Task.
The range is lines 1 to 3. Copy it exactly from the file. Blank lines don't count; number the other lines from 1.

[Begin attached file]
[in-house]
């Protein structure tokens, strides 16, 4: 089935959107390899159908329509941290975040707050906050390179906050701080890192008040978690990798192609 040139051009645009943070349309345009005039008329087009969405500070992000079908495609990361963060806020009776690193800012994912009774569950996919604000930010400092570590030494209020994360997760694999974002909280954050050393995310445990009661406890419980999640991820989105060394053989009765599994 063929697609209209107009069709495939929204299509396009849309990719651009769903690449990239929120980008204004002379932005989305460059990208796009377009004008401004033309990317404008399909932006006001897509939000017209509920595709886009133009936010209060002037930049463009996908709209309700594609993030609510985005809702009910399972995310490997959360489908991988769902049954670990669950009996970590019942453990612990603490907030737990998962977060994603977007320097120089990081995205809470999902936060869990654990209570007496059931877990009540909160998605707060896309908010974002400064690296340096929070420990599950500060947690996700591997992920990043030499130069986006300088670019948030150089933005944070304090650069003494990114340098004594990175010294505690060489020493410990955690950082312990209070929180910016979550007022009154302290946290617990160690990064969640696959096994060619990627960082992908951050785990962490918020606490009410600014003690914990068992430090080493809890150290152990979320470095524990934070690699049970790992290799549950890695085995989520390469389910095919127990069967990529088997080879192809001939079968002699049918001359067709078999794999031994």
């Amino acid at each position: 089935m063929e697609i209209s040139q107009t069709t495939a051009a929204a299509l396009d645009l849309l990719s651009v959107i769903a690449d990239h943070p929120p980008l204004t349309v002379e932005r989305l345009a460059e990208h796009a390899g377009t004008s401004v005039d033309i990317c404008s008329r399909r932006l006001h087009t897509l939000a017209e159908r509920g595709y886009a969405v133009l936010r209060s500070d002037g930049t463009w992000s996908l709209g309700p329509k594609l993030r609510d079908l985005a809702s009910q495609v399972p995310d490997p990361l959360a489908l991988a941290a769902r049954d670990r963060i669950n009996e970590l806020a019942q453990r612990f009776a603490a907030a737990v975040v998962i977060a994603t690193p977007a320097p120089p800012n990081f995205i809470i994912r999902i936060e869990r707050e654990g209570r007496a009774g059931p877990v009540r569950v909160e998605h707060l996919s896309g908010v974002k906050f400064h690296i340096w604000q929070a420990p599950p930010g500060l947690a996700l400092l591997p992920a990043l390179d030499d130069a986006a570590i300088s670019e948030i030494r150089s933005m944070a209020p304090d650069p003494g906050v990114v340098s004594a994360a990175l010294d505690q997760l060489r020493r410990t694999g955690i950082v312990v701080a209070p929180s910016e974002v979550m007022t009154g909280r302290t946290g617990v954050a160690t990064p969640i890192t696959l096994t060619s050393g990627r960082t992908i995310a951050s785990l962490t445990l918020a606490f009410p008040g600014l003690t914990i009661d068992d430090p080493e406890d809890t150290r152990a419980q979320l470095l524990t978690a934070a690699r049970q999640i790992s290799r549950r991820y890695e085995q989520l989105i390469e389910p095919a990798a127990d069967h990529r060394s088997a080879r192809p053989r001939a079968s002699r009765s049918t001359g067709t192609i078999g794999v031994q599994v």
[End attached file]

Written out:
[in-house]
């Protein structure tokens, strides 16, 4: 089935959107390899159908329509941290975040707050906050390179906050701080890192008040978690990798192609 040139051009645009943070349309345009005039008329087009969405500070992000079908495609990361963060806020009776690193800012994912009774569950996919604000930010400092570590030494209020994360997760694999974002909280954050050393995310445990009661406890419980999640991820989105060394053989009765599994 063929697609209209107009069709495939929204299509396009849309990719651009769903690449990239929120980008204004002379932005989305460059990208796009377009004008401004033309990317404008399909932006006001897509939000017209509920595709886009133009936010209060002037930049463009996908709209309700594609993030609510985005809702009910399972995310490997959360489908991988769902049954670990669950009996970590019942453990612990603490907030737990998962977060994603977007320097120089990081995205809470999902936060869990654990209570007496059931877990009540909160998605707060896309908010974002400064690296340096929070420990599950500060947690996700591997992920990043030499130069986006300088670019948030150089933005944070304090650069003494990114340098004594990175010294505690060489020493410990955690950082312990209070929180910016979550007022009154302290946290617990160690990064969640696959096994060619990627960082992908951050785990962490918020606490009410600014003690914990068992430090080493809890150290152990979320470095524990934070690699049970790992290799549950890695085995989520390469389910095919127990069967990529088997080879192809001939079968002699049918001359067709078999794999031994």
């Amino acid at each position: 089935m063929e697609i209209s040139q107009t069709t495939a051009a929204a299509l396009d645009l849309l990719s651009v959107i769903a690449d990239h943070p929120p980008l204004t349309v002379e932005r989305l345009a460059e990208h796009a390899g377009t004008s401004v005039d033309i990317c404008s008329r399909r932006l006001h087009t897509l939000a017209e159908r509920g595709y886009a969405v133009l936010r209060s500070d002037g930049t463009w992000s996908l709209g309700p329509k594609l993030r609510d079908l985005a809702s009910q495609v399972p995310d490997p990361l959360a489908l991988a941290a769902r049954d670990r963060i669950n009996e970590l806020a019942q453990r612990f009776a603490a907030a737990v975040v998962i977060a994603t690193p977007a320097p120089p800012n990081f995205i809470i994912r999902i936060e869990r707050e654990g209570r007496a009774g059931p877990v009540r569950v909160e998605h707060l996919s896309g908010v974002k906050f400064h690296i340096w604000q929070a420990p599950p930010g500060l947690a996700l400092l591997p992920a990043l390179d030499d130069a986006a570590i300088s670019e948030i030494r150089s933005m944070a209020p304090d650069p003494g906050v990114v340098s004594a994360a990175l010294d505690q997760l060489r020493r410990t694999g955690i950082v312990v701080a209070p929180s910016e974002v979550m007022t009154g909280r302290t946290g617990v954050a160690t990064p969640i890192t696959l096994t060619s050393g990627r960082t992908i995310a951050s785990l962490t445990l918020a606490f009410p008040g600014l003690t914990i009661d068992d430090p080493e406890d809890t150290r152990a419980q979320l470095l524990t978690a934070a690699r049970q999640i790992s290799r549950r991820y890695e085995q989520l989105i390469e389910p095919a990798a127990d069967h990529r060394s088997a080879r192809p053989r001939a079968s002699r009765s049918t001359g067709t192609i078999g794999v031994q599994v």